As for the first proposal, the Thirteenth Amendment can be added as a justification for using congressional power to prohibit discrimination against all the groups listed in the proposed legislation. That would allow for the criminalization of hate crimes not involving the channels of interstate commerce.

There is Supreme Court precedent indicating that Congress has broad authority to prohibit violence pursuant to its Thirteenth Amendment enforcement authority. One decision found that the Thirteenth Amendment not only allows Congress to prohibit the “actual imposition of slavery or involuntary servitude” but also to keep the nation free by preventing the continued “badges and incidents” of slavery and involuntary servitude that exist in the United States. Griffin v. Breckenridge. See also Jones v. Alfred H. Mayer, which adopts language allowing Congress “rationally to determine what are the badges and the incidents of slavery, and the authority to translate that determination into effective legislation.”

The proposed legislation would prohibit crimes against persons of any race. While the Thirteenth Amendment was adopted to abolish black slavery it is well established that it extends “to legislat[ion] in regard to ‘every race and individual.’” McDonald v. Santa Fe Trail Transp. Co.. It is also clear from two other Supreme Court cases that the Amendment grants Congress the power to prohibit xenophobic and bigoted crimes. Saint Francis College v. Al-Khazraji and Shaare Tefila Congregation v. Cobb.
While I am confident that the Thirteenth Amendment applies to Part 1 of the proposed law; caution must be used in applying it to Part 2, involving violent conduct perpetrated “because of the actual or perceived religion, national origin, gender, sexual orientation, gender identity or disability” of the victims. The Court has not yet identified any of those groups to be covered under the Thirteenth Amendment. But there is nothing in the Amendment preventing this progressive step, and it would be similar to the extension of the Fourteenth Amendment. When the Fourteenth Amendment was first ratified leading feminists were livid, sensing that their cause had been temporarily set aside for what was called the “Negro’s Hour”. Elizabeth Cady Stanton blamed Congress for excluding women from the Fourteenth Amendment’s provisions by using the word “male” in Section 2. In the 1870s, when Francis and Virginia L. Minor and Susan B. Anthony argued that the Amendment’s guarantee of equal citizenship applies to women their argument failed to convince the nation. It took a century, into the 1970s, to gain judicial acceptance of the Fourteenth Amendment’s reach to gender discrimination. Likewise, the Thirteenth Amendment can be extended to help groups beyond those that were immediately contemplated during the initial ratification process. If I am wrong the statute will survive under the Commerce Clause provision alone pursuant to the severability section of the proposed § 249.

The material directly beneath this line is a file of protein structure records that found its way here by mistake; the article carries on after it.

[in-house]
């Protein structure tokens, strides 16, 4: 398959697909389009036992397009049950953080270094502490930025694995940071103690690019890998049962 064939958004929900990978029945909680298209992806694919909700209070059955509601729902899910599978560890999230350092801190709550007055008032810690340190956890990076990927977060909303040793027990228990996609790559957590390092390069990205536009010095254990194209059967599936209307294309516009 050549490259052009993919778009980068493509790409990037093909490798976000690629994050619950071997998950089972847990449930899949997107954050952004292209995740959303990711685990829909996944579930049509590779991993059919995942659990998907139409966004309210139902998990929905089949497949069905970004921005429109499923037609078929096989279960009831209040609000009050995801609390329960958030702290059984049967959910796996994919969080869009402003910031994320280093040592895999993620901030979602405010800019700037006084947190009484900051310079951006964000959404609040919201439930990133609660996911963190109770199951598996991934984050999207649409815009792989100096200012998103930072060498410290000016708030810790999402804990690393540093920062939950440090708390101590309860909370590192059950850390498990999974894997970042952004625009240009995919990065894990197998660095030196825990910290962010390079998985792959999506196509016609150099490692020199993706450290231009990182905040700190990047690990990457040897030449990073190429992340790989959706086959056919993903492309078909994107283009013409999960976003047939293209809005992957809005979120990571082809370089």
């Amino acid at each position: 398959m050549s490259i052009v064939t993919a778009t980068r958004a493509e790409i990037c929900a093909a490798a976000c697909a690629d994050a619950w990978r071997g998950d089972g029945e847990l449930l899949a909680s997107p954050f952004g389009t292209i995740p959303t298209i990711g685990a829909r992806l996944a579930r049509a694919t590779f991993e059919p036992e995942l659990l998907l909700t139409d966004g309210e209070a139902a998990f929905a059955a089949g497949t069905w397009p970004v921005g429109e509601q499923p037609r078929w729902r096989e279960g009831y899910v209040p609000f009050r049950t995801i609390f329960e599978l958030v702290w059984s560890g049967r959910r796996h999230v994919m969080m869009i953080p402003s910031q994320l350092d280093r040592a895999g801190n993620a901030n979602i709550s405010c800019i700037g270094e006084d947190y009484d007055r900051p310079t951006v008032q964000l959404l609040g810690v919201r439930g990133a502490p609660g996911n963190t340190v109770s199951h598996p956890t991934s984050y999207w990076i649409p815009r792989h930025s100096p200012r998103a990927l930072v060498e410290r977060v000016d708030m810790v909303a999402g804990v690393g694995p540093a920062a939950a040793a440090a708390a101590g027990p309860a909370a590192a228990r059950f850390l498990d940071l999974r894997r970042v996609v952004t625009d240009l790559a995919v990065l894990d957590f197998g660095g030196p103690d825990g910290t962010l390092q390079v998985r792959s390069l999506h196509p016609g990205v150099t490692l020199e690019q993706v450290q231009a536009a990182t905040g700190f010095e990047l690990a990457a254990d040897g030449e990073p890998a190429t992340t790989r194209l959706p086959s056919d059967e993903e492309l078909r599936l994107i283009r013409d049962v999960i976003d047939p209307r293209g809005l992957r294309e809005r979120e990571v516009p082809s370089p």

My second approach is much more cautious and pragmatic, and it is the one that I ultimately counsel to use for fear that the first approach would not pass judicial muster without some jurisprudential development. To allay the expected difficulty with gaining judicial recognition that the Thirteenth Amendment applies to a larger number of groups than previously acknowledged, I recommend that Congress adds one more part to the bill during the reconciliation conference. I propose that we initially try to apply the Thirteenth Amendment to cases of sexual orientation, gender, disability, or gender discriminations in the work place. Where a person is threatened with loss of work or severance of pay, the connection to the incidents of involuntary servitude is clear, irrespective of the plaintiff’s identifiable group. Let me give a couple of examples. Say someone says to a woman, “Sleep with me or I won’t pay you” and then follows through with the threat, or “All you gays have to work more hours, so get moving on cleaning the floor boy; otherwise I'm gonna kick your butt” and then commits the criminal act; then those seem to me the type of labor offenses that the Thirteenth Amendment will clearly allow Congress to prohibit (since they both involve forced labor). And in prohibiting those acts, Congress will take an initial step toward applying the amendment to groups other than race, national origin, and religion. In my forthcoming article, Interpreting the Thirteenth Amendment, I advocate this approach because it incrementally seeks to expand the number of at-risk groups covered under the amendment through a statute applicable to work setting, increasing the likelihood of surviving judicial review.